Wine Etiquette FAQsWe don’t care for Emily Post the way our grandparents did, and while that’s very liberating, it sometimes leaves us stumped in social situations. A lot of people, including the author of this blog, want to be socially graceful but don’t know all the “rules.”
“Rules” in quotes because social graces all depend on who you are, who you’re with, how comfortable you are with one another and what expectations you have for yourselves personally. A gathering among close friends or a large house party are two notable exceptions to drinking etiquette.
As always, you do you. But if you need some go-to advice for attending fancy dinner parties, we’ve got your basic wine etiquette questions answered!
IF I BRING A BOTTLE OF WINE TO SOMEONE ELSE’S PARTY, IS IT A GIFT FOR THEM OR SOMETHING TO FILL MY OWN GLASS WITH?
The official rule is to never expect your own wine to be served to you. You’re allowed to drink it if your host opens it or tells you to help yourself. Keep this in mind when choosing a bottle: Get something you like and want to share, but not something that will leave you disappointed if you don’t get a taste. An obvious exception to this rule is when the invitation specifically states that it’s BYOB.
SHOULD I ALWAYS BRING WINE TO A DINNER PARTY?
As long as drinking is the norm in your social circle and the host hasn’t specifically said not to bring anything, then it’s a good rule of thumb (but see next question).
IF I BRING A GIFT FOR THE HOST, DO I STILL HAVE TO BRING WINE?
Are you bringing a housewarming or birthday gift, flowers or a side dish? Then you shouldn’t have to bring wine too.
WHAT IF I’M THE HOST? SHOULD I SERVE THE WINE MY GUESTS BRING?
Again assuming this isn’t a backyard barbecue or a college party, the answer here is no. If you’re providing drinks for all your guests, it’s your choice whether to serve or to save the drinks they bring you.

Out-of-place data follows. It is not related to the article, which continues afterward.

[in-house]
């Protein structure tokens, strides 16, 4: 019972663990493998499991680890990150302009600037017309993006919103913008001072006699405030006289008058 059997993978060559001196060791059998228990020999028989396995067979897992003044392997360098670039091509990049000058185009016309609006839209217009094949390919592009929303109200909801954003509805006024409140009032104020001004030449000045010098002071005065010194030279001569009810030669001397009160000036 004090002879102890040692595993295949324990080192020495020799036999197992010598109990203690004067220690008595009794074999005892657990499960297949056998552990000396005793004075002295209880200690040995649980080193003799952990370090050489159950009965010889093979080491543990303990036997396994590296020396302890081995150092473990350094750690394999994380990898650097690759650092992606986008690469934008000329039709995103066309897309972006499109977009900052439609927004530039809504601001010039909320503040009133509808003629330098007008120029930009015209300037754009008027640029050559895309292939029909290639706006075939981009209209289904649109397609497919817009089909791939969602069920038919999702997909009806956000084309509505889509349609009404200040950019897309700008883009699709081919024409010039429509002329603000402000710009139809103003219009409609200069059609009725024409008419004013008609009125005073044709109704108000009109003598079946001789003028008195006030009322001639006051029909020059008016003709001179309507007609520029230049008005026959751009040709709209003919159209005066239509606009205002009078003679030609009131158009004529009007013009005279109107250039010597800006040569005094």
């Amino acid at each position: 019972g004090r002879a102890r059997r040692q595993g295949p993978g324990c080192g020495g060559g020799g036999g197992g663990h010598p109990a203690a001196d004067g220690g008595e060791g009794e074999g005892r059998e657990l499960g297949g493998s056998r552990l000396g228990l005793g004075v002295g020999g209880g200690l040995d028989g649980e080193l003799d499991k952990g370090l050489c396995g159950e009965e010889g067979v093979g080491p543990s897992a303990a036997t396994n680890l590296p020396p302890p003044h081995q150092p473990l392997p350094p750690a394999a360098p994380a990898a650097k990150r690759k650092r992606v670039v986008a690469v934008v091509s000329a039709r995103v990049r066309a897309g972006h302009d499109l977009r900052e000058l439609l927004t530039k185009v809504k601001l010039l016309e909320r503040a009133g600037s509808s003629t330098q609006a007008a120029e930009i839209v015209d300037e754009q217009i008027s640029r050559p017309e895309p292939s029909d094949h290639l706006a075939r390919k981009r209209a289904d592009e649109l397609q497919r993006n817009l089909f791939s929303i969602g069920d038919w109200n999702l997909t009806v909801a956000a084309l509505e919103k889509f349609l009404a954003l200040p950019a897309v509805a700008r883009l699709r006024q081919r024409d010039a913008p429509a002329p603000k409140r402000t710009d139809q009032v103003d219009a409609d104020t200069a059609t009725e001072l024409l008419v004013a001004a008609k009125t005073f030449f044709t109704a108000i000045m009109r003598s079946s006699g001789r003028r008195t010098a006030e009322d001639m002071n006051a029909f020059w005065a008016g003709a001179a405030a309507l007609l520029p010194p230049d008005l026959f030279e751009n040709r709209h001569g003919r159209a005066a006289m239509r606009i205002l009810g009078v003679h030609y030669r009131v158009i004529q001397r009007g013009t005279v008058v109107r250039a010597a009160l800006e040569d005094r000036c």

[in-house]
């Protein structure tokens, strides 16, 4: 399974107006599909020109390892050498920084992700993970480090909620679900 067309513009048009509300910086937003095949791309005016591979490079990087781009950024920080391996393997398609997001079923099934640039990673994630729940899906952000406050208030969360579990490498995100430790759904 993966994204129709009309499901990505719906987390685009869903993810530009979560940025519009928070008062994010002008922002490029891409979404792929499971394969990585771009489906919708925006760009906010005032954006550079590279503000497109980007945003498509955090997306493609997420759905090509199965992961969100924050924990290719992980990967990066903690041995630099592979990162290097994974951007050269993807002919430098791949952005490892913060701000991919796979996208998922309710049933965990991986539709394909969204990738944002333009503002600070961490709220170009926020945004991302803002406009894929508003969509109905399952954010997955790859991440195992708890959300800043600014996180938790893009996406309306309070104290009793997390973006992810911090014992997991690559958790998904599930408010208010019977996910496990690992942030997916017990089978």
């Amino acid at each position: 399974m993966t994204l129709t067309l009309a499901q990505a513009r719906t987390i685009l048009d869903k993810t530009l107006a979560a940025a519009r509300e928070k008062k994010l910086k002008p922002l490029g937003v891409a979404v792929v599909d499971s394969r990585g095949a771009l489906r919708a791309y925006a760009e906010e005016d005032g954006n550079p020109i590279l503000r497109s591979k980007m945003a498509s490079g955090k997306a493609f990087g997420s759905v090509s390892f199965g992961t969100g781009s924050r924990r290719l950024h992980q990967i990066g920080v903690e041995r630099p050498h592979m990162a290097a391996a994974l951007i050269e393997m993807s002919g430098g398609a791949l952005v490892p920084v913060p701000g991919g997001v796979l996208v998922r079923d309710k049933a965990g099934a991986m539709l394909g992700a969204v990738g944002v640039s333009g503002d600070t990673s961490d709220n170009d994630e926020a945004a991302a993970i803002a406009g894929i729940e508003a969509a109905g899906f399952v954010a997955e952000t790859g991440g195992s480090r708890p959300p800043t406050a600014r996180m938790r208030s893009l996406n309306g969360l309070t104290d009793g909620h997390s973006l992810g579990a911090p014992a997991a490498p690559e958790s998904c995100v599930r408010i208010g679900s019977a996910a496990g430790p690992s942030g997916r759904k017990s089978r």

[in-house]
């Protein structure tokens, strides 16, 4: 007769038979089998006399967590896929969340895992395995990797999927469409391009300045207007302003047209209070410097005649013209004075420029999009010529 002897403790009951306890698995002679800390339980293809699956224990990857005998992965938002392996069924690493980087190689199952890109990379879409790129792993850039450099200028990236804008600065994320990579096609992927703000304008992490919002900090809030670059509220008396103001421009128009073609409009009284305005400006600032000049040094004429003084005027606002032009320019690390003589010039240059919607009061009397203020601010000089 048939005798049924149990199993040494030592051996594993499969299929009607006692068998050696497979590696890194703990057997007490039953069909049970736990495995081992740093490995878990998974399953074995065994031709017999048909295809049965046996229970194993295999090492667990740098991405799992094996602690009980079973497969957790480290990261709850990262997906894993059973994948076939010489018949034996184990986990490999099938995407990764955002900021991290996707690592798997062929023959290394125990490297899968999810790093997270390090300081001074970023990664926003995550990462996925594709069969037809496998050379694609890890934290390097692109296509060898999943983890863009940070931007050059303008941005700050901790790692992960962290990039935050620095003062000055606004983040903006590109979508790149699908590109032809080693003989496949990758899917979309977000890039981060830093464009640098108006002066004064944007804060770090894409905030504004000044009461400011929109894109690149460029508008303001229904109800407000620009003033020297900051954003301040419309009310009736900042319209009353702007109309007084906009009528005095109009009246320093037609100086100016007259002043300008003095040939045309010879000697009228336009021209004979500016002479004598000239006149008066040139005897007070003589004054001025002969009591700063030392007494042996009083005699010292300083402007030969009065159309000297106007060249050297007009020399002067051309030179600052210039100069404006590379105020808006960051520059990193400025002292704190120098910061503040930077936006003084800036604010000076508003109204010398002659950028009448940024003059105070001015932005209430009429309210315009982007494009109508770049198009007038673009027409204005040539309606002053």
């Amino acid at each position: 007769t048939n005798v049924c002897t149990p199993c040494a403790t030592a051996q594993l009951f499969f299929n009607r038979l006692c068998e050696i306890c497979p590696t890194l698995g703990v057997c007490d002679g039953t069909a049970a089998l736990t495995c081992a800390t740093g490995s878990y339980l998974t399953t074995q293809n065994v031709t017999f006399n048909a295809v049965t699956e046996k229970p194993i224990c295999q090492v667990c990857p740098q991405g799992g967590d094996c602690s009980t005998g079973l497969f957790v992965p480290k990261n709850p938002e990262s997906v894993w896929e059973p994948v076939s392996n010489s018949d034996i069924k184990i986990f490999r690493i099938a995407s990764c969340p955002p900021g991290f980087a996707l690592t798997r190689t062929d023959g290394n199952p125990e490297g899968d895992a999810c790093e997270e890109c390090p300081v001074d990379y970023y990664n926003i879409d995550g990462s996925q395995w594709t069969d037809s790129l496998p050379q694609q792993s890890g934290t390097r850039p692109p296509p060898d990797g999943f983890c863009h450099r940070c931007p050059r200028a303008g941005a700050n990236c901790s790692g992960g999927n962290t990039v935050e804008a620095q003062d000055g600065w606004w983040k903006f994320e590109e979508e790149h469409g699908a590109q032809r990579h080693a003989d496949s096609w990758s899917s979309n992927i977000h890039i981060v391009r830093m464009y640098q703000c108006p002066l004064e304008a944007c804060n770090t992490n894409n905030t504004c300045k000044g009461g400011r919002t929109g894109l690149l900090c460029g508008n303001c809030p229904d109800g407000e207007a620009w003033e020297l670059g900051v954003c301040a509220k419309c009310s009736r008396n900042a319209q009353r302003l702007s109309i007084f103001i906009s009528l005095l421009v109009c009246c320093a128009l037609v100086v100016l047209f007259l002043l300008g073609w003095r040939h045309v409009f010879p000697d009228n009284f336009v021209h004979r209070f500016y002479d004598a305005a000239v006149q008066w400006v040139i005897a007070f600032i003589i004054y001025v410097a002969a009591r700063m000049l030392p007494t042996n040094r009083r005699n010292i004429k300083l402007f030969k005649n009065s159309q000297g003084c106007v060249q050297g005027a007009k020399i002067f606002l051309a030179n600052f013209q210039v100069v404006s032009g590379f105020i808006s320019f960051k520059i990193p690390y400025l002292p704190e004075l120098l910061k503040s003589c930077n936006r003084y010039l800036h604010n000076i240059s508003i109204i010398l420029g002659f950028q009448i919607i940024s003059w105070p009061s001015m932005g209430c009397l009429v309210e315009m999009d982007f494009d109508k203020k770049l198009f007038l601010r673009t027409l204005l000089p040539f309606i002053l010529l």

CAN I HELP MYSELF TO SECOND, THIRD AND FOURTH GLASSES?
In more formal situations and situations where you’re not well-acquainted with the group, it’s advisable not to outpace the people around you. One reason for this is because the host may be trying to make sure certain wines get paired with certain foods. But the more likely reason is that the host may not have enough wine to accommodate all his guests drinking rapidly.
A great way to get another glass while gauging whether or not this is kosher is to throw out an offer of, “Can I get anyone else some more wine?” If there are no takers, you should wait too. If there aren’t many takers, you should consider slowing your pace.
IF I BROUGHT ALCOHOL BUT IT DIDN’T GET USED, CAN I TAKE IT HOME?
No. Food and drinks brought to someone else’s house are considered a gift, whether or not they get consumed. No take-backs.
HOW DO I CHOOSE A GOOD BOTTLE OF WINE?
Check out our previous blog on this: https://www....sics-part-two
BE NICE AND HAVE A GOOD TIME
It’s worth repeating that party and wine etiquette are useful to know in situations where you’re not sure what to do, but these are not necessarily rules for life. Every family and friend group has their own social code, and social expectations change with time.
Being good to the people around you matters more than uncorking your own bottle of wine at someone else’s house, and feeling comfortable and happy with the people you’re close to matters more than worrying about what makes a passable hostess gift. Live, laugh, love!